Friday, November 25, 2016

30 November 2016, World Cafe

Programme airs on 30 November 2016, 10 - 12pm South African time on Fine Music Radio, 101.3 Fm in the Cape Town area or via live stream or go to and press the "Listen Live" button at the appointed time

1 Noura Mint Seymali – Richa (Glitterbeat)
Album: Arbina

Noura Mint Seymali, step daughter of the great Mauritanian singer, Dimi Mint Abba, just put out a new record, her second one, with her power trio backing band.  “Arbina” means “A call to god”.  The band includes her husband, Jeiche Ould Chigaly, playing a guitar refretted for quarter-tone scales.  “Richa” was written quite a few years ago by her father, the celebrated composer Seymali Ould Ahmed Vall.  “Art’s plume is a balsam, and a guide for enlightening the spirits of humans.”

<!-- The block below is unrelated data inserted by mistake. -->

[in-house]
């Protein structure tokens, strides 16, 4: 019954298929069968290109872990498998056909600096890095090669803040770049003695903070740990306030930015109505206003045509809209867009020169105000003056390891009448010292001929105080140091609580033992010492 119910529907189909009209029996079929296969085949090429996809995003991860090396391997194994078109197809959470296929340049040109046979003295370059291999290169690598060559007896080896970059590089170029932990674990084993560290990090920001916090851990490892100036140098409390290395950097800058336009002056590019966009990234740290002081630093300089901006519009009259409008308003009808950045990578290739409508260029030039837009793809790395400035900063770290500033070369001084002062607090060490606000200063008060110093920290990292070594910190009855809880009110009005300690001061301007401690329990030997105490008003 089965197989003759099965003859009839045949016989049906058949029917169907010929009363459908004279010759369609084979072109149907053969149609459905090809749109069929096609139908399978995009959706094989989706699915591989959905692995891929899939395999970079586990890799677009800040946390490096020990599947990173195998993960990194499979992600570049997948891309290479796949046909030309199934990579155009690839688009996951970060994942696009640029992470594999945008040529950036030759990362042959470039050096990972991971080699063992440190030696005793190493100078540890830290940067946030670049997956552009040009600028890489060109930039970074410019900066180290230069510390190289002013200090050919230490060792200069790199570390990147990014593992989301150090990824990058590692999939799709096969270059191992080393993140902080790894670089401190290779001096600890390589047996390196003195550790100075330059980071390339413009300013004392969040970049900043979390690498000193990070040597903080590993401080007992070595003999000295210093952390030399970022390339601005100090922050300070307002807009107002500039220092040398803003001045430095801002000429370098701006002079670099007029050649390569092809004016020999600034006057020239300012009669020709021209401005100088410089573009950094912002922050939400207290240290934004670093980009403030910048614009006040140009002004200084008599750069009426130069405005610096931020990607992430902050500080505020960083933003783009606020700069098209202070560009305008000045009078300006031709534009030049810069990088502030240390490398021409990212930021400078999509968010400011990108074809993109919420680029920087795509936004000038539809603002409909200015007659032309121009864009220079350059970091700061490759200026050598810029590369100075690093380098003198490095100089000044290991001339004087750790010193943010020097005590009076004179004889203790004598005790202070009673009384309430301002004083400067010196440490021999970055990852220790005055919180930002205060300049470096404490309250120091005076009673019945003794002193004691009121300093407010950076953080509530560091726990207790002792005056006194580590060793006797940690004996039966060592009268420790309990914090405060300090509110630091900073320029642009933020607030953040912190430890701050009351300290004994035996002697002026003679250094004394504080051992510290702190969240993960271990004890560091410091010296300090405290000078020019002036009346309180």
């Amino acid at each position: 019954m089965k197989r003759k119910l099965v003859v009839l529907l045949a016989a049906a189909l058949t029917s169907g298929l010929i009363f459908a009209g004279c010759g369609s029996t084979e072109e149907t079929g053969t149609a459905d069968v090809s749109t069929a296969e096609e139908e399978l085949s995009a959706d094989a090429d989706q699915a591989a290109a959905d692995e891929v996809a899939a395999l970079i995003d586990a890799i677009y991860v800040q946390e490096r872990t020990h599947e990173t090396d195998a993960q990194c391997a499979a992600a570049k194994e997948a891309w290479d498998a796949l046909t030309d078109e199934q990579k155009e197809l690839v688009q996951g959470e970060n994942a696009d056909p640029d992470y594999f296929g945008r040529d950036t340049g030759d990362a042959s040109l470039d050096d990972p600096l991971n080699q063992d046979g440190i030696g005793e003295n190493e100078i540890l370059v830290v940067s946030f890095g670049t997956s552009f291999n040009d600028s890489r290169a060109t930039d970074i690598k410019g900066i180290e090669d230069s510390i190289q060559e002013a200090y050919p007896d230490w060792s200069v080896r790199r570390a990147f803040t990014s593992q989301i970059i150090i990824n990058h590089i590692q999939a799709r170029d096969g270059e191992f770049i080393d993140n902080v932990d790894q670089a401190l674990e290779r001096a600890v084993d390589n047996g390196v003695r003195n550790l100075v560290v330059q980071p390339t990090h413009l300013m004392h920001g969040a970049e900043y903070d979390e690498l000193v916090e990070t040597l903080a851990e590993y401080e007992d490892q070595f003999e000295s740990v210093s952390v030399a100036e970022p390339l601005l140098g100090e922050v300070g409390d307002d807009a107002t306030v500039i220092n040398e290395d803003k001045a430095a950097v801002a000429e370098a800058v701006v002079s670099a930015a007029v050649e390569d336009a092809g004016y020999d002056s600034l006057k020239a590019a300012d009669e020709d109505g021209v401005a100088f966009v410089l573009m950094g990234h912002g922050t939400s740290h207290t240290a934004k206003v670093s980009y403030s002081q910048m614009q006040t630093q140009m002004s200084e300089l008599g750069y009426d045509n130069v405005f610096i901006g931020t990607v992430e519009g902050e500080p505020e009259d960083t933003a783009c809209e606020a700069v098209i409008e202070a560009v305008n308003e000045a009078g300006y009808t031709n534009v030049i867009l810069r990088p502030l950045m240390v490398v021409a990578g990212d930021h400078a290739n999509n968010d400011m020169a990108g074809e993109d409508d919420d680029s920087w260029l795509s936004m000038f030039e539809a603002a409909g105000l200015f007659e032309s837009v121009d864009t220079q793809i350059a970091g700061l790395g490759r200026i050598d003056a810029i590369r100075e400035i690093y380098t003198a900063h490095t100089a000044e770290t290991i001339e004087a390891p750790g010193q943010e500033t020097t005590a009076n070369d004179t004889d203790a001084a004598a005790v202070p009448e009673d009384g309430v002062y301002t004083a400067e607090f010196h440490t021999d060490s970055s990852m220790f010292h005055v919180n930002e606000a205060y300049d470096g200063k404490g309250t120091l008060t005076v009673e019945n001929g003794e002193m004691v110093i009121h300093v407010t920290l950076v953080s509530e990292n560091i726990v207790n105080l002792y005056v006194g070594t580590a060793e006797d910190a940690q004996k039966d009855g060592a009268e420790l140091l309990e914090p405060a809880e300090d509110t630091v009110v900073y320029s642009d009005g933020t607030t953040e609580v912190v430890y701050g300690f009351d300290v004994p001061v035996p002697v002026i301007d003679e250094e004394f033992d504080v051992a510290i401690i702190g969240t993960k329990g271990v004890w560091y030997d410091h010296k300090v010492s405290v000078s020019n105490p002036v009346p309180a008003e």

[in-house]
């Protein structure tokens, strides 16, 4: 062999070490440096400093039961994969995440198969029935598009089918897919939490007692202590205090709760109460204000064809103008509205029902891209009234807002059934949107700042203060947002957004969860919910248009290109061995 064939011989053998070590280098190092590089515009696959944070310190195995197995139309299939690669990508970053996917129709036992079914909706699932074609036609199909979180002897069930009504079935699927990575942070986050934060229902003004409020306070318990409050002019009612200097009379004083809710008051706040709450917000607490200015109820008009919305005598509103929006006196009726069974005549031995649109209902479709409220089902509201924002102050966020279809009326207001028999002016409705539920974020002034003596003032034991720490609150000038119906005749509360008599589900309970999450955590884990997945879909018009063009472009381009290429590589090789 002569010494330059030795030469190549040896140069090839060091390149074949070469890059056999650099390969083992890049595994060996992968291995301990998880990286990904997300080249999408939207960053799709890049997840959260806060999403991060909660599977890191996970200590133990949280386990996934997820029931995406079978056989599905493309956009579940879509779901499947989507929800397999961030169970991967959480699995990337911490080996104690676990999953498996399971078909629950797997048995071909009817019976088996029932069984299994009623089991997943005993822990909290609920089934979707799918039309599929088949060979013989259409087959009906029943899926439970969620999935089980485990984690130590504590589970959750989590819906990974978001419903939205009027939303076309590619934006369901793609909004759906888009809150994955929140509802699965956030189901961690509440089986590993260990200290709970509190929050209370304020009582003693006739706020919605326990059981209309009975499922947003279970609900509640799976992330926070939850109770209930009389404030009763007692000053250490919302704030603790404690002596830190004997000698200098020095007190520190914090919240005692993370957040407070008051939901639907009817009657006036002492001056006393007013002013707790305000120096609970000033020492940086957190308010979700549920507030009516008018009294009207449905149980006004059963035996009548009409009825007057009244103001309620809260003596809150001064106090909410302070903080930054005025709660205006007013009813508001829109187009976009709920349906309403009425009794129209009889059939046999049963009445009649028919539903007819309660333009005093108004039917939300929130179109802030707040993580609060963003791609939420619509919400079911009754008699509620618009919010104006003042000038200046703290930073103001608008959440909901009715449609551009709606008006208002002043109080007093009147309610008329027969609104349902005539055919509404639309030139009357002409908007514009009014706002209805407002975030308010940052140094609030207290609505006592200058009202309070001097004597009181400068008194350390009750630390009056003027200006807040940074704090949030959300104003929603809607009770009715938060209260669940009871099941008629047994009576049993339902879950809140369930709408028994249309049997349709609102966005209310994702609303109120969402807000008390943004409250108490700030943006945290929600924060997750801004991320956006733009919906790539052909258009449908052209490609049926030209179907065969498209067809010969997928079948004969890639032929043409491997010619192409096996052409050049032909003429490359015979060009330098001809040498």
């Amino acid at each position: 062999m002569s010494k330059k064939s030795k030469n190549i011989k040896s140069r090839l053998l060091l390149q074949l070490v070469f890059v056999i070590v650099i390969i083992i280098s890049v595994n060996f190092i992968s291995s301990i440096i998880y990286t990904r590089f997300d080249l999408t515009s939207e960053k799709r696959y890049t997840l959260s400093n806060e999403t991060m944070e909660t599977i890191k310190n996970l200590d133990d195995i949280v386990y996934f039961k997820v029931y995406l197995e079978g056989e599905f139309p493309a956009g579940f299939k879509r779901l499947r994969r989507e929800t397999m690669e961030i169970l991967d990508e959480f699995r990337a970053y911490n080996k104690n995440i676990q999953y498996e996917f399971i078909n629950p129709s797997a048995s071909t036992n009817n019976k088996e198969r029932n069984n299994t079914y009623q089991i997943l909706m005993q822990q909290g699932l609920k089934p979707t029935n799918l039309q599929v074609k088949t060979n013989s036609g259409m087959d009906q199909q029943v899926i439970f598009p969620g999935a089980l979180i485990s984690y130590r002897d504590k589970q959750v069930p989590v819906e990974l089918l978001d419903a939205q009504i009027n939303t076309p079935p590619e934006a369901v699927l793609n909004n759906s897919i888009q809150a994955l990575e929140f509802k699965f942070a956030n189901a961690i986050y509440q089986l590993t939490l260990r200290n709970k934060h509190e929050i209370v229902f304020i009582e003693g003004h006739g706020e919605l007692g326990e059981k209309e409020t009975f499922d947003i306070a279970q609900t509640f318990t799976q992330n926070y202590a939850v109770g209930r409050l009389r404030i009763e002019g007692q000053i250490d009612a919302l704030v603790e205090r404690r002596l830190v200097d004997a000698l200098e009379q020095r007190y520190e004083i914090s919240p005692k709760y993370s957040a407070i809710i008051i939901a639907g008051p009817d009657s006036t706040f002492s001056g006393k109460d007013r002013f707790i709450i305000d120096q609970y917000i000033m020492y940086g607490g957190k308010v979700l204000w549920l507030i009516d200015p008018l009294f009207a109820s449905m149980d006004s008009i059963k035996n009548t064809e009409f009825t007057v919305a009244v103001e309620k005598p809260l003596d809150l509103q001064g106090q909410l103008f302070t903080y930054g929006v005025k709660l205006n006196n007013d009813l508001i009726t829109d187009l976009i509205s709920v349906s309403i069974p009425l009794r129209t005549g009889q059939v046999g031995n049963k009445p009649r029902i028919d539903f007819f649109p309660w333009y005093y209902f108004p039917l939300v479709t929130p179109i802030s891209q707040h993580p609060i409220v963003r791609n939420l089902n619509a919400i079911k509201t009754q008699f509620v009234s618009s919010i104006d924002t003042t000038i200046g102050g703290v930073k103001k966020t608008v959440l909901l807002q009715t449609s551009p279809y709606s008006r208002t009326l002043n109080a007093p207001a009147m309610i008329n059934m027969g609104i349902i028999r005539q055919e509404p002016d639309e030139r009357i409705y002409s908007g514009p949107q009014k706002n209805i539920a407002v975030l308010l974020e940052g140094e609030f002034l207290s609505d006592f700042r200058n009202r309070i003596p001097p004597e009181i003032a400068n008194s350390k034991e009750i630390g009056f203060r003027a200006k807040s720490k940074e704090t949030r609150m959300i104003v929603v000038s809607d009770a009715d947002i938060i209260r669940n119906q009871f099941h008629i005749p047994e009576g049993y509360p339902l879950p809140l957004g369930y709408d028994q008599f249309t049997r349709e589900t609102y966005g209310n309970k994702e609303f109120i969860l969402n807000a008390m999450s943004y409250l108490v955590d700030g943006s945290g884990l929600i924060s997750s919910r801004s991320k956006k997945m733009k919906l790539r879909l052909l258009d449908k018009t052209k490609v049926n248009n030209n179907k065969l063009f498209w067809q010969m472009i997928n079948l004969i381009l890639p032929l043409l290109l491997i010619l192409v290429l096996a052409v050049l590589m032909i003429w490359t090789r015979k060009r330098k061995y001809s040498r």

2 Imarhan – Tahabort (City Slang)
Album: Imarhan

From southern Algeria, a terrific young Tuareg rock band with family connections to Tinariwen.  Here’s something ultra-funky, from the jangly school of funk, from their first record out this year. 

3 Abd Al-Aziz Daoud – Iyak Wa Dary (unknown)

Abd Al-Aziz Daoud started his 50 year career as a singer, oud player in the 1930s and went on later to be an orchestra leader and composer for the Sudan Radio Orchestra, playing a style simply called orchestra – oud, voice and quite a diverse backing band. 

4 Nathan Bowles – Blank Range/Hog Jank II (Amoeba Music)
Album: Whole and Cloven